A few days ago, Splendid finally set sail again and left Puerto Lindo. For me, it was the first time I’d be traveling on a sailboat, but most of all, it was the first time my home would move, an incredible feeling. It was the first time I would travel without having to pack my bags. Pretty cool.
Now, as I sat on the cabin house, my back resting on the main mast, looking at the waves and feeling the wind on my face, lots of thoughts piled up in my head and I thought about this blog and what I would write. It was really funny cause the first thing that came to mind was that I felt like a contestant from “The Bachelor” or something. So many times, either on the page, emails or comments round the anchorage people tell Alex things like “She’s a keeper” or “Don’t you dare f**k this one up!” which makes me very happy of course to be accepted and liked but also feels like our relationship is part of a bigger thing, a bit like “The Truman Show”, and I’m the contestant that is still in the competition. It’s strange to feel a big part of my life has become public. I know other people make videos of themselves explaining how to bake perfect chocolate chip cookies or do the moonwalk and post them on YouTube but this was never my case.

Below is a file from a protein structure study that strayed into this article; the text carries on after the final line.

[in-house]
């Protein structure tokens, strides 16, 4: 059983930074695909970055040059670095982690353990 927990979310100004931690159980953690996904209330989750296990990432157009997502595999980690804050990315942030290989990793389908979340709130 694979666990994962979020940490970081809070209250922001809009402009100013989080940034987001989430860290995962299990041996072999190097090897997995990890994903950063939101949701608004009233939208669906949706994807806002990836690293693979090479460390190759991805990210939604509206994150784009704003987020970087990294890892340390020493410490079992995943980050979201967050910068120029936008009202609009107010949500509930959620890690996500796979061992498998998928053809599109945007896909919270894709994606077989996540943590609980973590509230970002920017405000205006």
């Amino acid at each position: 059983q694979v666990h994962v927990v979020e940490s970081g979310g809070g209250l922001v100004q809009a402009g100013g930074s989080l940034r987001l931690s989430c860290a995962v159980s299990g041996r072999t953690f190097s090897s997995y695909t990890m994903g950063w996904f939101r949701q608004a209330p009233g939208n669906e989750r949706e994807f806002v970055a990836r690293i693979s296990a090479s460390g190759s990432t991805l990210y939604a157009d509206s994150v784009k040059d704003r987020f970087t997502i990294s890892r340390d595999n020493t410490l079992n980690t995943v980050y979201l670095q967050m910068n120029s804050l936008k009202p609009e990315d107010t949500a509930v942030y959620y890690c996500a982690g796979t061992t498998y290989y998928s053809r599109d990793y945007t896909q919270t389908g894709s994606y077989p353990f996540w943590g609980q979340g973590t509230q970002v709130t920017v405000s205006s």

The seas were about 5 feet, some hitting us on the beam, so Splendid was moving a bit, I looked at the waves forming and predicted how our boat would respond. I liked sitting out there, felt it might become my “sweet spot” when the weather was nice, it was like when you sit on your surfboard and the water brings you up and down and you have time and silence to meditate about your life and the world around you.